• 2018 Lamborghini Aventador S

Lambo’s flagship supercar gets more power, rear-wheel steering

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The Lamborghini Aventador was unveiled in early 2011 and replaced the Murcielago as the company’s range-topping supercar. Its styling is inspired by the limited-edition Reventon and the Estoque concept car, while motivation is provided by Lamborghini’s second V-12 engine design in 50 years. Like its predecessor, the Aventador spawned Roadster and higher-performance SuperVeloce versions, with the latter gaining a drop-top variant of its own. The supercar was also used as a base for the Aventador J concept and the Veneno, a limited-edition model that stands out for its outlandish design and ludicrous price tag. In late 2016, Lambo unleashed a mid-cycle update for the Aventador, also adding an "S" badge to its name.

Spotted testing on public roads since early 2016, the Aventador S prototype didn’t have much to say about the changes Lambo had in store and it was believed that the update will be about minor nips and tucks. However, the Italian brand had completely different plans for the coupe, giving it a complete makeover in the aerodynamics and chassis department. It’s also significantly more powerful, moving very closer to the beefed-up SuperVeloce thanks to a 30-horsepower bump.

“This is the next generation Aventador as well as the expression of new technological and performance milestones in super sports car development,” said Automobili Lamborghini Chairman and CEO Stefano Domenicali. “The Aventador S is visionary design, cutting-edge technology and driving dynamics in pure harmony, and elevates the concept of super sports cars to a new level.”

The Lambo Aventador S will reach its first customers in Spring 2017 as a 2018-model-year vehicle.

Updated 01/25/2017: Lamborghini dropped a series of new images, plus a new video taken during the cars global debut at the Ricardo Tormo circuit in Valencia (Spain).

Continue reading to learn more about the Lamborghini Aventador S.

  • 2018 Lamborghini Aventador S
  • Year:
    2018
  • Make:
  • Model:
  • Engine:
    V12
  • Transmission:
    7 speed ISR
  • Horsepower @ RPM:
    730 @ 8400
  • Torque @ RPM:
    508 @ 5500
  • Displacement:
    6.5 L
  • 0-60 time:
    2.9 sec.
  • Top Speed:
    217 mph (Est.)
  • Price:
    421350
  • car segment:
  • body style:
  • Overall:
    7.7/10

Exterior

2018 Lamborghini Aventador S High Resolution Exterior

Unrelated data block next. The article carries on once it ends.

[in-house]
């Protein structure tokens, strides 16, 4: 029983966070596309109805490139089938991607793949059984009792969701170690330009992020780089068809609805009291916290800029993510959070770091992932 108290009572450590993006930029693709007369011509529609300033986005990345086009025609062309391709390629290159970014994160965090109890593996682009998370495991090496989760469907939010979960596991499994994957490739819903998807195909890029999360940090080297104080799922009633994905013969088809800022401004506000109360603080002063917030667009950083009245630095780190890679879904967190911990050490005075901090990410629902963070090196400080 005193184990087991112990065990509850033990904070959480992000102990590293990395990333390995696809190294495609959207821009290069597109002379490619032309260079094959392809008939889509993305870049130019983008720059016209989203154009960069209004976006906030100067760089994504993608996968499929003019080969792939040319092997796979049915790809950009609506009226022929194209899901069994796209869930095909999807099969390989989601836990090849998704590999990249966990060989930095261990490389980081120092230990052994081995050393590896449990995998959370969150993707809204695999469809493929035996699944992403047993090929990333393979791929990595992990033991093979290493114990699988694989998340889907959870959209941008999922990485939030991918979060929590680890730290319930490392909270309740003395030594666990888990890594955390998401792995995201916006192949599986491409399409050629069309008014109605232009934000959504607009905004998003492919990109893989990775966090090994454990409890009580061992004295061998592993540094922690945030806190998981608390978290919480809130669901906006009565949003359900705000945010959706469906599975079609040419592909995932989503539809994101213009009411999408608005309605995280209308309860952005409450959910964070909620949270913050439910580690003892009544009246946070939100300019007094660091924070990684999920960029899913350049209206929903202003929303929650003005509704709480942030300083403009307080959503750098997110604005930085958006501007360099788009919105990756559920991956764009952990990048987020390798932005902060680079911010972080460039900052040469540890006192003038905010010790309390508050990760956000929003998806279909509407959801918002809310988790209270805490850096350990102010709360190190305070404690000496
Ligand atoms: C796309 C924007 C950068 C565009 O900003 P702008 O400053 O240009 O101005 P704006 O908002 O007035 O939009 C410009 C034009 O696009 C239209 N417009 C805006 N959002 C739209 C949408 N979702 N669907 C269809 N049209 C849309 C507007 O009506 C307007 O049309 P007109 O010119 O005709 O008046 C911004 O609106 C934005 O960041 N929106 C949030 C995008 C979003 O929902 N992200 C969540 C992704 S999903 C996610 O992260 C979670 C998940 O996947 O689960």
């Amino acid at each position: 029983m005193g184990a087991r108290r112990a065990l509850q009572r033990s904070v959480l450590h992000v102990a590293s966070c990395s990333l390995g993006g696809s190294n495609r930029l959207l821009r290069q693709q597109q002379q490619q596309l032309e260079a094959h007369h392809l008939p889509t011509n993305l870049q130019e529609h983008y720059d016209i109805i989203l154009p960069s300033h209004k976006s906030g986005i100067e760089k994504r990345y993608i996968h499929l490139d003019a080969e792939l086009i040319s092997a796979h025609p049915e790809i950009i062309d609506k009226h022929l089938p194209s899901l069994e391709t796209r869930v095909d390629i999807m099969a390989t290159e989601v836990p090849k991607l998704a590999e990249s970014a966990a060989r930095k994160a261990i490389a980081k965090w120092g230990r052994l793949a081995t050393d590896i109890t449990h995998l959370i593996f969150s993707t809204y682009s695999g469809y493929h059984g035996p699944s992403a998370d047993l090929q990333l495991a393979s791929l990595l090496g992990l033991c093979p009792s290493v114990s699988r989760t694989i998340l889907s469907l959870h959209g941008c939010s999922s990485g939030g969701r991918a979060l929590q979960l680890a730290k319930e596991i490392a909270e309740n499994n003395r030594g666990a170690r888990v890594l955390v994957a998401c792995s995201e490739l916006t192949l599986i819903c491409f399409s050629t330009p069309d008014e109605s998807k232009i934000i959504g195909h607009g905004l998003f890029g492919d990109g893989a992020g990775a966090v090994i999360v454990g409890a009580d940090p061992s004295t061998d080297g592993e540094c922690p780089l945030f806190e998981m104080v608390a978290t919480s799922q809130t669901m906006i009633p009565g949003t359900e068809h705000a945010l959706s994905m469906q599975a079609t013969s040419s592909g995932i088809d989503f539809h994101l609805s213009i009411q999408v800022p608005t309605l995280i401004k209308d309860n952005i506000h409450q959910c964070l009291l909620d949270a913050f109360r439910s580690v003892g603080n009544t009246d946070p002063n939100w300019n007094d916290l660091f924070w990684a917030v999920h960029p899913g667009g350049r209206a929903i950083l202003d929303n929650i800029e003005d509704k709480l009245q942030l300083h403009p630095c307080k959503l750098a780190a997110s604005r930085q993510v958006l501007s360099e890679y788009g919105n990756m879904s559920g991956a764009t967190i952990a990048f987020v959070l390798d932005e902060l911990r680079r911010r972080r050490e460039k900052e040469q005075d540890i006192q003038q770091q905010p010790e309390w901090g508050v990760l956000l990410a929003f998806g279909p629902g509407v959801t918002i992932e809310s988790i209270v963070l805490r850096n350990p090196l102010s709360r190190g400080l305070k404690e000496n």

- image 698832

Although the facelifted Aventador looks identical to its predecessor from a distance, a closer look reveals many new features. Up front, we can see a more aggressive nose and a significantly redesigned bumper. The nose is no longer a body-colored panel, but now features a black insert shaped around the splitter and smaller side vents. The splitter, on the other hand, is now longer and extends toward the sides of the bumper. These modifications redirect airflow for better aerodynamic efficiency and improved engine cooling.

Onto the side, Lambo kept most body panels intact, but it did introduce a new rear wheel arch design inspired by the original Countach. Specifically, the arches are a bit squared off at the top and include a big cutout toward the side skirts. Needless to say, it may not seem to similar to the Countach given that there’s no cladding, but Lamborghini gearheads will most definitely notice a resemblance.

Overall, the revised Aventador boasts 130% more downforce at the front compared to the previous model

Bigger changes are in store around back, especially below the taillights. The center section between them is finished in black rather than body color like on the outgoing model, while the side vents are slimmer. As a result of the intakes being smaller, the bumper is taller toward the sides, which gives the supercar a more muscular look. Down below, Lambo added a larger, motorsport-inspired diffuser with three fins on each side of the exhaust. The new diffuser reduces drag through pressure recovery. Speaking of aero features, the active rear wing is now movable in three positions depending on speed and drive mode. Finally, the black diffuser — which can also be ordered in carbon-fiber optionally — houses a three-outlet exhaust.